Pig producers are advised to be aware of the nutritional profile of the dried distillers grains with solubles they use in swine rations and to account for variations in quality.
Dried distillers grains with solubles, a co-product of ethanol production, offer swine producers an opportunity to reduce feed costs but the nutritional profile of these co-products can vary considerably.
Neil Campbell, a partner with Gowan's Feed Consulting, notes a growing number of ethanol plants are installing centrifuge equipment to remove additional fat from the soluble stream.
Clip-Neil Campbell-Gowan's Feed Consulting:
We like to recommend using an approved plant system of procurement where you understand what plants are producing products with the higher fat content or predictable energy value and then sourcing from those plants.
You can do that with any of the re-sellers or the marketers of the product and just ensure that you're getting product from a plant that you know the nutrient content of.
Then we further recommend that you test the product when you receive it.
Send out samples to the laboratory, have it analyzed and make sure that the nutrient content of the product is matching what your expectations are and what you're formulating in the rations.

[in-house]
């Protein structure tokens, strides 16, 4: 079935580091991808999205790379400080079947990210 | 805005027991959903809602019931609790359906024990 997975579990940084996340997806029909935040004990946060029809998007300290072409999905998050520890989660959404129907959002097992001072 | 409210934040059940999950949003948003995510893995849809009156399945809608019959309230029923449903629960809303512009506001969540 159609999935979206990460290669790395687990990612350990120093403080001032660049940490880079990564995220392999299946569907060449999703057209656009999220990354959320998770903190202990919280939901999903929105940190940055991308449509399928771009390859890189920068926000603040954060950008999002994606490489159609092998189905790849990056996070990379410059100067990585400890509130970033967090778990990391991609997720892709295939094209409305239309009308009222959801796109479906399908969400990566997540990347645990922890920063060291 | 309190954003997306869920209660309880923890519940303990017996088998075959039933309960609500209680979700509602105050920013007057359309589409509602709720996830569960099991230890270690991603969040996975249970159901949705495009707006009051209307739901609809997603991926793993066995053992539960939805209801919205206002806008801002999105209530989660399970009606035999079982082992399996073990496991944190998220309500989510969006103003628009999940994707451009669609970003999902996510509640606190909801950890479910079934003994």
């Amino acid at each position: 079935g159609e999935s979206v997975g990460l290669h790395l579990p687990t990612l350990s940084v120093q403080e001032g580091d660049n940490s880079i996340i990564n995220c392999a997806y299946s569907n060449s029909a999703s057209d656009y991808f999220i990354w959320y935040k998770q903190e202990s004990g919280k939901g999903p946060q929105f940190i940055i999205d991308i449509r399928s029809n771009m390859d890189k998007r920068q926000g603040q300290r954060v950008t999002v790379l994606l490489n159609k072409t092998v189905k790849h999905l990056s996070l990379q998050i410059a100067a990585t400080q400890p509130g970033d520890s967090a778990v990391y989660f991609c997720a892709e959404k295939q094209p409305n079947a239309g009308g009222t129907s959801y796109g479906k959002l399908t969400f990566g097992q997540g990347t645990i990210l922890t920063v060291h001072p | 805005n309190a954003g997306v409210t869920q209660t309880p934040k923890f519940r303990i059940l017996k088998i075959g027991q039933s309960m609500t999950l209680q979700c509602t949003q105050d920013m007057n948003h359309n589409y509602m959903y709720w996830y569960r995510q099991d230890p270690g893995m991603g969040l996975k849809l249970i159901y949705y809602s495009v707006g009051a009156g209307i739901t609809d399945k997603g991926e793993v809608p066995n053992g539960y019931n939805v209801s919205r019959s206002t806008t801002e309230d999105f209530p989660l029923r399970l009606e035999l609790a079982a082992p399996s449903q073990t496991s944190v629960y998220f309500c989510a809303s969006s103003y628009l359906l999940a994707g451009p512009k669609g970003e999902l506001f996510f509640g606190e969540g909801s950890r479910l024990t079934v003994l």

This whole process of removing the fat from the solubles I think will continue to grow.
I think more and more plants will extract more oil from the distillers grains.
It's predicted by mid-way through 2012 that 50 percent of the ethanol plants in the United States will be extracting a significant amount of oil from the distillers and I think pig producers and feed manufacturers need to be aware of that and need to account for that in the procurement of the distillers and then how they're building the formulations for the product.
Campbell says, if we don't adjust the ration to account for the lower energy content, performance will be impacted but, if the ration is balanced accordingly, there won't be any negative performance implication.